Submit Your Story

Become a contributor! Stroke Connection accepts and encourages submissions from stroke survivors and their family caregivers. We look forward to reading your story. 

Frequently Asked Questions  

Are all submissions published?
Stroke Connection has a limited number of pages and is only quarterly, therefore it is impossible for us to publish all submissions.

How do I know if my submission is selected?
You will be notified; however, the Stroke Connection editorial team meets once every three months to select content for upcoming issues, therefore it could be quite some time before you hear from us. Please be patient, and we’ll let you know as soon as we’ve made a decision.

Does Stroke Connection pay for stories?
Our goal is to keep Stroke Connection free to individual subscribers and to reach as many stroke families as we can; therefore, to keep our costs down, we do not offer payment for stories.

Can I submit my story to other publications?
Absolutely. In the event your submission is selected for publication, you will be asked to sign a form that gives us permission to reprint the story in future ASA/AHA publications or on our Web site, but you retain the right to publish your story elsewhere so long as it is not an exact replication of the Stroke Connection version.

Do you have writer’s guidelines?
Yes, writer’s guidelines are available in PDF format for download.

Other questions?
E-mail us at:; FAX: 214-706-5231; or call 1-888-4STROKE (478-7653) with your questions and we’ll be happy to get back to you.

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See all Featured Contributors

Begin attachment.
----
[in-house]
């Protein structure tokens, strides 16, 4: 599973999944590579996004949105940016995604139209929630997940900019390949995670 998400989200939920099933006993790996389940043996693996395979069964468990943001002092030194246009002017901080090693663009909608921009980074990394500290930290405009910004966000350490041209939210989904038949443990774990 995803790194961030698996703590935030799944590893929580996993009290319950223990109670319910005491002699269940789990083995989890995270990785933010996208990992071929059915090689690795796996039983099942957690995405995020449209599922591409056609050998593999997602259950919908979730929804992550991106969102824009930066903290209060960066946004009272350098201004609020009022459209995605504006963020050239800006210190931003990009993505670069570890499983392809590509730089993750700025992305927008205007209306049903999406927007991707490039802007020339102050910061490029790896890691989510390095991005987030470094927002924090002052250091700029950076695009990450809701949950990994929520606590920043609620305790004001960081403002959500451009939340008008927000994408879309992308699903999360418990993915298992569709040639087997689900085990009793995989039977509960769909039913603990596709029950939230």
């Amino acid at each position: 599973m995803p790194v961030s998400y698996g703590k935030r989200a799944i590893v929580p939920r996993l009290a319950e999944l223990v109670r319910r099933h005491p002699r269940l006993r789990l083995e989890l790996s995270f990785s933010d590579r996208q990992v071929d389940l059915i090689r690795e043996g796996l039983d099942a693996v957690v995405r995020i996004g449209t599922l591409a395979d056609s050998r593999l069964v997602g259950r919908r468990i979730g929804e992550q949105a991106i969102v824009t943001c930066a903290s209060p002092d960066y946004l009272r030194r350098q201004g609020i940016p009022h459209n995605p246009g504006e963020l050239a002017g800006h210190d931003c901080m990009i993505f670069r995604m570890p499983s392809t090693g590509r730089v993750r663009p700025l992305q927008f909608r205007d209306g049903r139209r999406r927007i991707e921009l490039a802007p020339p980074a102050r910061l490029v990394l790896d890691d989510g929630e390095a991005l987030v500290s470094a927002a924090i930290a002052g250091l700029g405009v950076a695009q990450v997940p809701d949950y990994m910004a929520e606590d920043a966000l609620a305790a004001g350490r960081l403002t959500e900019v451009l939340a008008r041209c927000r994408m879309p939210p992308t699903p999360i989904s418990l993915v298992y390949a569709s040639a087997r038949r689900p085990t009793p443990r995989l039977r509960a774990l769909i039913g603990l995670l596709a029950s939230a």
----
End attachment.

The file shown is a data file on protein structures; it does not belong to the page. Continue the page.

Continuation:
Because of My Stroke

It was inconceivable during those first weeks, when I was critically ill, that good would come from having a stroke. However, I found out later having a stroke provided new experiences and opportunities. One day, this became very clear to me.

Strokes, Strikes & Spares

A few years after his stroke, David Layton rediscovered bowling. He’s setting and achieving new goals for himself and having a great time doing it. Check out his video with tips for one-handed bowling.

Long-Term Survivors

People who experience stroke when they're younger may have specific health concerns to consider as they age.

My Unforgettable Day

Her mother had a stroke when Kara was only 10 years old. It had an amazing impact on the rest of her life.

Moving From the Minors to the Majors

Sometimes you strike out more times than you hit a home run. Life is about handling the strikeouts — adjusting your strategy after each pitch, adjusting your swing after a strike and being ready for the next pitch.
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Stroke Notes

Stroke-related news you can use about new scientific findings, public policy, programs and resources.

Readers Room

Articles, poems and art submitted by stroke survivors and their loved ones.

Life Is Why

Everyone has a reason to live a longer, healthier life. These stroke survivors, caregivers and others share their 'whys'. We'd love for you to share yours, too!

Everyday Survival

Practical tips and advice for day-to day living after stroke.

Life At The Curb

A unique perspective on survival by comedian and stroke survivor John Kawie.

Simple Cooking

Cooking at home can be a daunting task, but a rewarding one for your diet and lifestyle (and your wallet). Making small changes in your diet is important to your heart health. Here are simple, healthy and affordable recipes and cooking tips.